What is a Management or Leadership Assessment Center?

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Published 2/8/2015

A management or leadership assessment center is a series of tests, interviews, simulations, and exercises designed to predict how well a management candidate will perform in a specific role. For you sports fans, think of the NFL Combine, used to assess collage players to help teams decide who to pick for the draft.

Is a center really a place or is it a thing?

A little of both. A “center” can indeed be a place where you send management candidates to – run by companies who specialize in assessment methodology.

Or, you can have an “in-house” assessment center, using your own trained managers or HR staff, with the assistance of an outside firm. Some companies are even offering “virtual” assessment centers, as a way to save time and money. Everything is done online with the help of technology like Skype and video-based behavioral simulations.​

Who does this stuff?

There are a lot of companies that will sell you assessment center services. The ones I’m most familiar with and can recommend are Development Dimensions InternationalPDI Ninth HouseKorn Ferry/LomingerRight Management, and Hay Group.

One of the things to watch for when shopping for an assessment center provider is potential conflict of interest and bias. For example, a search firm that offer assessment center-like services might have bias to come in and show you that your managers are all morons so they can come in and find you new ones.

Or a training provider might want to again show you your managers lack skills so they can sell you training programs. I’m not saying they’ll all do this – the one’s I’ve recommended seem to be able to remain objective – but just be aware of it.​

How expensive is it?

Unfortunately, very. This is the number one reason why many companies don’t use them, and you may have never heard of them.

They are usually used for senior management positions, given the potential risk if one of these high level managers don’t work out.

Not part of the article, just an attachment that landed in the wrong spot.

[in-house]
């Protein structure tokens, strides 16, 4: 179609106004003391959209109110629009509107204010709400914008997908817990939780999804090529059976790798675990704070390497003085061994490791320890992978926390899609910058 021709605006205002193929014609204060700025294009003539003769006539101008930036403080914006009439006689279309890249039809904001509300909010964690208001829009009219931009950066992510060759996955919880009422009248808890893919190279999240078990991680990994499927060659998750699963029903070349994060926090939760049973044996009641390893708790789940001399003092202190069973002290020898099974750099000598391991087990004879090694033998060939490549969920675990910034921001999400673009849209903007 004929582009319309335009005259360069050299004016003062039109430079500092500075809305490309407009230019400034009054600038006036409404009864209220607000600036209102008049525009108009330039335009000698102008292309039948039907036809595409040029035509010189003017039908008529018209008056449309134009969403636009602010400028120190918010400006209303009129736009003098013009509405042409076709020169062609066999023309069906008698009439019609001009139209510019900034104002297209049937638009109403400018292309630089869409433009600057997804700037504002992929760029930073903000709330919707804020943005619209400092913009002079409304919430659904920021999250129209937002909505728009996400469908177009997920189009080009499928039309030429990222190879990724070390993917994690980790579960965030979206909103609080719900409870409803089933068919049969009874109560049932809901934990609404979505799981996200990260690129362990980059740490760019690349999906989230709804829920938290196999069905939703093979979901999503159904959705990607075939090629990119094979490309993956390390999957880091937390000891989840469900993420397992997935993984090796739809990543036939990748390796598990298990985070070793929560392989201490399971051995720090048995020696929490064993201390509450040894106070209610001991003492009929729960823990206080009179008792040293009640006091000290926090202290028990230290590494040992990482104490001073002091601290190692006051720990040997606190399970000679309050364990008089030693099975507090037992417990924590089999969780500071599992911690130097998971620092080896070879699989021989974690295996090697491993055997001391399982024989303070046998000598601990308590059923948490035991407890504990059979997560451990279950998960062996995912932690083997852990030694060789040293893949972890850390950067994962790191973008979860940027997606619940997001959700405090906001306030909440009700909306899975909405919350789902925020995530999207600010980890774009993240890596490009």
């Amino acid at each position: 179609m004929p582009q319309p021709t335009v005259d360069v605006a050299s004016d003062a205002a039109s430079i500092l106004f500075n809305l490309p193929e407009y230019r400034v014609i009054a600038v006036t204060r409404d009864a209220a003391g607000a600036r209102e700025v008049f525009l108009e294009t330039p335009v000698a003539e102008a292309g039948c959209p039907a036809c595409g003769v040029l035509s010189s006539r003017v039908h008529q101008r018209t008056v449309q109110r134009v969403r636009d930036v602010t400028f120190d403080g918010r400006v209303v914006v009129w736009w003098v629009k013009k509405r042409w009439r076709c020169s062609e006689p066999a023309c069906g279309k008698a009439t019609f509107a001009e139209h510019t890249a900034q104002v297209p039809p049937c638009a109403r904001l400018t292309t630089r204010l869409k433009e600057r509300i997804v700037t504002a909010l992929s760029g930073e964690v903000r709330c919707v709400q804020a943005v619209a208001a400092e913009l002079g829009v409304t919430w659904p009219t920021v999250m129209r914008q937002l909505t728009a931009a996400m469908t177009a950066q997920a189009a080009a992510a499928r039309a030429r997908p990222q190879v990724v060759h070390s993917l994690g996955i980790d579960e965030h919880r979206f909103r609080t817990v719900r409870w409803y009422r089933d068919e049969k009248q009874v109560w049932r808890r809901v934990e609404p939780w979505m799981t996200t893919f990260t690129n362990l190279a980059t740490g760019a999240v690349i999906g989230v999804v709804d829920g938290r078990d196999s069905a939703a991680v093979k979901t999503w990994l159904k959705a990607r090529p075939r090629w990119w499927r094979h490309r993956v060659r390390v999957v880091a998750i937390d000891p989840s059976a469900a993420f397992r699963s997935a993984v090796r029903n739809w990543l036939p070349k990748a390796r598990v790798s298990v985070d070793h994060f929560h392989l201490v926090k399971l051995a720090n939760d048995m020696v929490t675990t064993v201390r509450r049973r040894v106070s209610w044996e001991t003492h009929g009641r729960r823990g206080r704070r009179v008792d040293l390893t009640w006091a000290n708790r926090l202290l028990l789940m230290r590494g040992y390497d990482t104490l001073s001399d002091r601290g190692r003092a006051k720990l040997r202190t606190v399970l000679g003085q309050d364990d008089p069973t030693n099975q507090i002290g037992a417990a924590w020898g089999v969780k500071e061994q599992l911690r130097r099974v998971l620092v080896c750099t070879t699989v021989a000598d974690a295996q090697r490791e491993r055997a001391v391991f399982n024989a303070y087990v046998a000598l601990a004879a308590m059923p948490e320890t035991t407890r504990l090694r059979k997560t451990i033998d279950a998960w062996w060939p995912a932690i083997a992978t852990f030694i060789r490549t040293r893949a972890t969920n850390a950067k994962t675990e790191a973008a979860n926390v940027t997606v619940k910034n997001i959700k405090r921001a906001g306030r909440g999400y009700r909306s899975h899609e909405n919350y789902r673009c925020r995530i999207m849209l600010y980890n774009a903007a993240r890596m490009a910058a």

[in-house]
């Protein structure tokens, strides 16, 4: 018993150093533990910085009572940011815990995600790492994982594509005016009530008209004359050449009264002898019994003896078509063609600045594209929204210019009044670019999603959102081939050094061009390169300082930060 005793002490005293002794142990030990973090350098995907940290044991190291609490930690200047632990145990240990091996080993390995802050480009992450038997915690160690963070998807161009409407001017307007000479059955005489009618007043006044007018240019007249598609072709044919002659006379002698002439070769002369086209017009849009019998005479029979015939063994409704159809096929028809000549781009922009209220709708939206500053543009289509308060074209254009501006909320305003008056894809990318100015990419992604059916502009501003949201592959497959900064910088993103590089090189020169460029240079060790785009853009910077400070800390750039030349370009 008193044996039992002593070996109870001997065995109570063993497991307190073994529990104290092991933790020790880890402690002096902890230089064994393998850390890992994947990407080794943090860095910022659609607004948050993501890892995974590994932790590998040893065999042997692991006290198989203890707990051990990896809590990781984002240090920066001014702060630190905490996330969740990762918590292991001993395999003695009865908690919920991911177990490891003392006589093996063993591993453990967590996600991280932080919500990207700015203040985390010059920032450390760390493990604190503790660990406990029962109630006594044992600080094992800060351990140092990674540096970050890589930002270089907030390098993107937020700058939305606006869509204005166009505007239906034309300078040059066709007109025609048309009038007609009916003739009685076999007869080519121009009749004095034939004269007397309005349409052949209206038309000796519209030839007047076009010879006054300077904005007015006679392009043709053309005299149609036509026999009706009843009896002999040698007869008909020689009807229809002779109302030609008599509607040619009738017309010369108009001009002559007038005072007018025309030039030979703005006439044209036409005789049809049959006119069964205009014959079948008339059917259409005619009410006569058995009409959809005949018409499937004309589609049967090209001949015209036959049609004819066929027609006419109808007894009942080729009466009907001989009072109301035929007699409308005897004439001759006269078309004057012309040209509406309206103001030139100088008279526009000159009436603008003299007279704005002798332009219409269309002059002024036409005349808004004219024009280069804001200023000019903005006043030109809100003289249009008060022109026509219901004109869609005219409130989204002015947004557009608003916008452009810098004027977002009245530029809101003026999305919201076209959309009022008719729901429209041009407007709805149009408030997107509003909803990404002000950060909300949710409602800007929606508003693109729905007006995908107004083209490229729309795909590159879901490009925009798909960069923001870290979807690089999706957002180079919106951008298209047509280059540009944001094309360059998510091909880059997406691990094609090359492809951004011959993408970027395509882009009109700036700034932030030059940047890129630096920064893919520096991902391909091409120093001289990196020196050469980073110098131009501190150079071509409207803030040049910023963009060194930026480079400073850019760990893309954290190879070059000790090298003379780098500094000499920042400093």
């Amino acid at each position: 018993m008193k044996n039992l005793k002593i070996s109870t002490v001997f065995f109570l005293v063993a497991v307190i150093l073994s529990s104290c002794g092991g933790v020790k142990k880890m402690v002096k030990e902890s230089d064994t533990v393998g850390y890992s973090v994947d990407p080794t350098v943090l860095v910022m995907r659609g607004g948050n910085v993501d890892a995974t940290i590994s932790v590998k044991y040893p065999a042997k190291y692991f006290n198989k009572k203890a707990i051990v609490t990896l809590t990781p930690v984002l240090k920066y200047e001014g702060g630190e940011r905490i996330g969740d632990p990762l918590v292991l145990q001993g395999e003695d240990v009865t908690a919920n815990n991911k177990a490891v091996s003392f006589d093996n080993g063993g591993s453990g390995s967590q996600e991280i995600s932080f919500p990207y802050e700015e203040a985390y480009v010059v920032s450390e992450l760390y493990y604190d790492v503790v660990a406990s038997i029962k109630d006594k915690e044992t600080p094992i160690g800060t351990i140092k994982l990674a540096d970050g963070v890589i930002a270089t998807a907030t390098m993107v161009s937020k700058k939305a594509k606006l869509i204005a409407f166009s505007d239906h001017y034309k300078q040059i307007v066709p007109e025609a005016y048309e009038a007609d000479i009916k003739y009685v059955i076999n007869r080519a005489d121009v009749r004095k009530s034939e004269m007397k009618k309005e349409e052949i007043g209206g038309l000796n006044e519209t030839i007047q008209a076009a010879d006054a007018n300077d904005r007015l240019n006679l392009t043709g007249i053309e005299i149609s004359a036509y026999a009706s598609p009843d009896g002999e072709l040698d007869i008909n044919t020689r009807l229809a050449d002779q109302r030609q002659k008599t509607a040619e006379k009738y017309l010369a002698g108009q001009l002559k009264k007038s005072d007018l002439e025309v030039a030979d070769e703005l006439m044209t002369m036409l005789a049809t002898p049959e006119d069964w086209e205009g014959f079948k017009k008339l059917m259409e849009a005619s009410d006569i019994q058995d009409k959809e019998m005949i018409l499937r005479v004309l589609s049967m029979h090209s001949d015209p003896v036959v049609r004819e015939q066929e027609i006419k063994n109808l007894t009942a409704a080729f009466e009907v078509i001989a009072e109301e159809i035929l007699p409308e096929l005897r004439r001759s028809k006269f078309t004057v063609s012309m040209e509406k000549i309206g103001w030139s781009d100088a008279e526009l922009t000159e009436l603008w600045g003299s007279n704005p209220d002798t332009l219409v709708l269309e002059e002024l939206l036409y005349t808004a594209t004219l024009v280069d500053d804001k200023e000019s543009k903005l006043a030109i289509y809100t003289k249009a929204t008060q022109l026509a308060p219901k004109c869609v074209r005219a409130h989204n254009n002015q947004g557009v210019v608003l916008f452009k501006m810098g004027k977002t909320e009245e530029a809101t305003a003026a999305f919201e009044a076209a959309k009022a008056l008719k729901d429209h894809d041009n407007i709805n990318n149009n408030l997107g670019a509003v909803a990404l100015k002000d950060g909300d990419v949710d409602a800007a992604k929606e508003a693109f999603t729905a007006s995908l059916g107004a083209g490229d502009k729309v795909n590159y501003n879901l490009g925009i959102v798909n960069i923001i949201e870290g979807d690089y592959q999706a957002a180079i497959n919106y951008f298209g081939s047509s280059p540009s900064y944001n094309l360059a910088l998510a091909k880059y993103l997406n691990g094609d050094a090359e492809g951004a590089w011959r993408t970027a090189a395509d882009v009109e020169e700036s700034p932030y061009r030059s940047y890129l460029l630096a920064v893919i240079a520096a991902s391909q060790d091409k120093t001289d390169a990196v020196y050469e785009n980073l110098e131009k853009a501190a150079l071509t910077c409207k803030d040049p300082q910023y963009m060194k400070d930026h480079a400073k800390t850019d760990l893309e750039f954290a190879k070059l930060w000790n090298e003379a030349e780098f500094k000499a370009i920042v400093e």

Of course, prices will vary by provider, the type of position you are assessing for, and the complexity of the methodology, but for a senior level executive hire expect to pay anywhere from $8,000 to $20,000 per candidate. In-house centers and group assessments can save money, but it’s still a big investment in time.​

Do they work? And are they worth it?

Yes, I believe they do. A well-designed, valid and reliable assessment center can usually predict potential success in a role and minimize the chances of making a bad hiring decision. I’ve talked to enough providers, peer practitioners, reviewed the research, and have worked in companies that use them to be convinced of this.

Assessment centers have other side benefits too. Once a candidate is assessed, if hired, they can get valuable development feedback. If you train your managers and HR staff to participate in a center, they get better at assessment and selection. Finally, most candidates come away impressed with a company’s commitment to its hiring practices and perceive the process as more fair and unbiased.



“Are they worth it?” is a trickier question to answer. I’d say it depends on the importance of the position. For a C-level executive hiring decision, where a selection mistake can cost a company millions of dollars, maybe even billions, spending $12,000 to $20,000 to make a better decision sure makes sense to me.

Although, if you make a bad management hire, at least everyone can learn some valuable lessons from a horrible boss.

For most other positions, I’m not so sure. There are far less expensive options that many companies might not be using that will get you a better ROI. For a middle-management hire, I’d recommend:

1. A well designed internal development and succession planning system. By carefully grooming and observing your own pool of internal candidates, you won’t need to rely on external assessments and experts.

Besides, external hires are also usually more expensive and riskier than an internal promotion.

See “Succession Planning Best Practices for all Levels of Management.”

3. Getting multiple perspectives, references, and background checks. The more data the better. Using an interview team, or selection committee, will help overcome your own biases and improve the accuracy.

3. Administer your own validated selection assessment tool. There are many, and they cost anywhere from $50 to 500. A couple that I've used and would recommend are Hogan and Caliper, but there are hundreds. You can test for personality, values (motivation), skills, and intelligence.

4. Use a competent, trusted search consultant. The best recruiters are so good at what they do, their own “sixth sense” is often more accurate than a roomful or Organizational Psychologists.

Any or all of these assessment methods, if done well, can help weed out the pretenders from the contenders. But for a high level management position, where the stakes are much higher, you may want to consider using a full-blown assessment center. The investment is well worth it.